The thing that has amazed me about the process is that the tumour has been growing (according to the neurosurgeon) for possibly about a year with very little effect until now. I have tried to look back to think of any subtle changes that may have taken place in the past year or so that I may have dismissed as unimportant at the time.
The first really worrying sign was in January this year in the Cederberg while on holiday with my family. I noticed that my left hand didn’t seem to know where it was. It became clumsy and weak, and I had difficulty changing gears in my car. In fact, for about 6 to 8 weeks before the holiday, my typing ability on my computer started deteriorating progressively. This worried me but i ignored it.
I have certainly been more forgetful and grumpy than in the past, but have put that down to advancing age! I have also lost my confidence in my ability to lead groups of people on mountain hikes as I did in the past. For some reason I have also developed an intense interest in the workings of the brain over the past year and have studied its anatomy and physiology quite seriously. Strange.
After returning home from holiday, I went to the doctor, had a set of (very expensive) MRI pictures taken and then visited a neurosurgeon who showed me all the details of the MRI. The pictures suggested a fast growing, aggressive tumour in the right parietal lobe, invading adjacent brain tissue and pushing my brain over to the left side. The initial indications are that it is a primary brain tumour, not a secondary from somewhere else, and that it is malignant. He suggested that he should open up my head and take an open biopsy so that a more informed diagnosis could be made. That will happen on Thursday 24 January. I asked him about the prognosis and he told me that all he could do was to give me the recorded statistics for the provisional diagnosis made from the MRI: about 3 months without treatment and 9 months with treatment. Horrible. But, I now have information, and that will help me make proper decisions as time goes by. I have great confidence in my neurosurgeon, who is very highly regarded. He also understands the kind of person I am, and accepts that I want to know what is going on.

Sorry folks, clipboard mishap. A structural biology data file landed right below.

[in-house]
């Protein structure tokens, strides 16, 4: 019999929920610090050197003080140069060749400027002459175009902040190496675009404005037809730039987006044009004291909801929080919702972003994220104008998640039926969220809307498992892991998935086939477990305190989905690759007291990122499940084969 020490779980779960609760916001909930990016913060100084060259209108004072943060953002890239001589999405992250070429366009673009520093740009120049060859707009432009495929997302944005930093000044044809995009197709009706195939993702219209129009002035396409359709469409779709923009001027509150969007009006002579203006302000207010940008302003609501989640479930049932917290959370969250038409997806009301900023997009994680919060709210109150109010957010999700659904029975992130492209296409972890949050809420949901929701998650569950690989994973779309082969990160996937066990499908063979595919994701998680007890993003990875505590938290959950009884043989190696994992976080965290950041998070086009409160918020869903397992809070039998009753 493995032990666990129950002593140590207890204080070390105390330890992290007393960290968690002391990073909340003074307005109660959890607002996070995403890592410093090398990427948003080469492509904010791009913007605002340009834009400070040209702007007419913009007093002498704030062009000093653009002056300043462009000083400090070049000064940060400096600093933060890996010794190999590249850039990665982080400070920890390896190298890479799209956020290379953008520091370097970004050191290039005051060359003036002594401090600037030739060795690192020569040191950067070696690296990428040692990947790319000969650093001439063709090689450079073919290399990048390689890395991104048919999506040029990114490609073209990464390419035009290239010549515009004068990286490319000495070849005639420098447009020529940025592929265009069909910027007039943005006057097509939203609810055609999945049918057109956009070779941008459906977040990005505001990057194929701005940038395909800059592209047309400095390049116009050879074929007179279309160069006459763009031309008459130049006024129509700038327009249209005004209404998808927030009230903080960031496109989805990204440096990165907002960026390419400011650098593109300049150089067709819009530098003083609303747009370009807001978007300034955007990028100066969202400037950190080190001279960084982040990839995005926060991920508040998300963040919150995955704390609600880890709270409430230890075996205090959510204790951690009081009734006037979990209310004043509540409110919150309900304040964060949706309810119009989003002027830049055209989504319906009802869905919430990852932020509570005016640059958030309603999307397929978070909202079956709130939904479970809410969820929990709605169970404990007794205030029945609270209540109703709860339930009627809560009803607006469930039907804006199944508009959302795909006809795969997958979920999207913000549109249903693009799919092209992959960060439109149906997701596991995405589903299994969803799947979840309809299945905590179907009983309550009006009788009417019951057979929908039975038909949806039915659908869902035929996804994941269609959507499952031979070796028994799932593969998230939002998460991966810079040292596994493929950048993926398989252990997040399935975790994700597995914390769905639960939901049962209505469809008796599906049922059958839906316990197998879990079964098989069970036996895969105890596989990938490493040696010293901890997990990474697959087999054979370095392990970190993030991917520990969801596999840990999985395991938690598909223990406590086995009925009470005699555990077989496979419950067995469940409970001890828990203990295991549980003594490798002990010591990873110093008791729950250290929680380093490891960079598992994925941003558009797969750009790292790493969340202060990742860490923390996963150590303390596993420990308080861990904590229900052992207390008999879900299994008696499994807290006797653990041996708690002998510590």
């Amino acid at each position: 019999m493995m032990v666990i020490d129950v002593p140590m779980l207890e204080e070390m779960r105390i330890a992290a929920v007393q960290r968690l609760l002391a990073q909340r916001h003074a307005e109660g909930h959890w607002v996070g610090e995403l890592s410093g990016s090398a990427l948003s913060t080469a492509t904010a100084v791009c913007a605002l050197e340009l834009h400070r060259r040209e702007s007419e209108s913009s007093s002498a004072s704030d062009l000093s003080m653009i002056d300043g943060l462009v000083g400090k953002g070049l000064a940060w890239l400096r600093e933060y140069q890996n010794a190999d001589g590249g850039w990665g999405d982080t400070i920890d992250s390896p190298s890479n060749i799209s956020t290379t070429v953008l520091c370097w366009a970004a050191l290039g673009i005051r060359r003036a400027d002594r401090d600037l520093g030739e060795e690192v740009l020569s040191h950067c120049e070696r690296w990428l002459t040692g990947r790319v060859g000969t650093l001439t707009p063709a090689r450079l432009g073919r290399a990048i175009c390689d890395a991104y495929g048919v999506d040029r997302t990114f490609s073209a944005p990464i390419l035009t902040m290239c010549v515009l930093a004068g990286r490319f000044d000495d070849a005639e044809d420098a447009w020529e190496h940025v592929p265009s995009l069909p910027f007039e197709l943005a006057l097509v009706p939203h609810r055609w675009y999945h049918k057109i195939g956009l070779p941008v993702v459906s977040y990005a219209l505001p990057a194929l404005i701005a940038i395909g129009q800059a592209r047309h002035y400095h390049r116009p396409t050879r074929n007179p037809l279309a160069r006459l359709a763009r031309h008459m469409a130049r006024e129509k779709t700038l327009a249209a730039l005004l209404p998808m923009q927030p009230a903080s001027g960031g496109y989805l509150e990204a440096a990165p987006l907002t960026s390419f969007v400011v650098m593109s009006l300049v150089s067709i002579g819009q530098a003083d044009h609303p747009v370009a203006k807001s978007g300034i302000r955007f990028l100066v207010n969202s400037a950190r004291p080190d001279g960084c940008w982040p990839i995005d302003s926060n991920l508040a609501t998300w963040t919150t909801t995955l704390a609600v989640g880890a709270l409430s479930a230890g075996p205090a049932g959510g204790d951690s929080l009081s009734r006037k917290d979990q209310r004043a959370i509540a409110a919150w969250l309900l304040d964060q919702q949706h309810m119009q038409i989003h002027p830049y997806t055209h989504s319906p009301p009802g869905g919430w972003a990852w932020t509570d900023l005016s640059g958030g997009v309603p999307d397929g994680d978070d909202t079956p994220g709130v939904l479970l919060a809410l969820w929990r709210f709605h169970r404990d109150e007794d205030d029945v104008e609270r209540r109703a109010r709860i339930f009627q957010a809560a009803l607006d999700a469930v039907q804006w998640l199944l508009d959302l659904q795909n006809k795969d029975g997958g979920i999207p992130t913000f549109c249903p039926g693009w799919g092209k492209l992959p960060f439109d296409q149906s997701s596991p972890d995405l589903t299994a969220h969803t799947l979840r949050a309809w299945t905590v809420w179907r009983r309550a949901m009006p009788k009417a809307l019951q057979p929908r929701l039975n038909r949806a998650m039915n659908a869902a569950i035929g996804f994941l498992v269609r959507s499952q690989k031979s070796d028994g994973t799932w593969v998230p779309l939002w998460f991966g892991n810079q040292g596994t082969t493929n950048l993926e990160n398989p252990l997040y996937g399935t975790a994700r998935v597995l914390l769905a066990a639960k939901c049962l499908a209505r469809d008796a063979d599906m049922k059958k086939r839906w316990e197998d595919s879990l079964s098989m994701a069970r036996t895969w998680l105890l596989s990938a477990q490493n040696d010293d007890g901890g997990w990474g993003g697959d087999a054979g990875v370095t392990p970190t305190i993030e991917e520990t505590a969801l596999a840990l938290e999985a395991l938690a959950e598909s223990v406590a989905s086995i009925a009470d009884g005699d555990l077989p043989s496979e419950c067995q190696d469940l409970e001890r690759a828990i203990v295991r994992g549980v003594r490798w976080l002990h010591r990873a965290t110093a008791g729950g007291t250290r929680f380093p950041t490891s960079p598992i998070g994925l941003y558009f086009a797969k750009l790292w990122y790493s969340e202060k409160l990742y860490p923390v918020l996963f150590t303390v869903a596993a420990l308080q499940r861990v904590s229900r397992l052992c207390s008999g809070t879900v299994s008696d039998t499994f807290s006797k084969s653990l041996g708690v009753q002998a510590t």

Click here to read the first email I sent my friends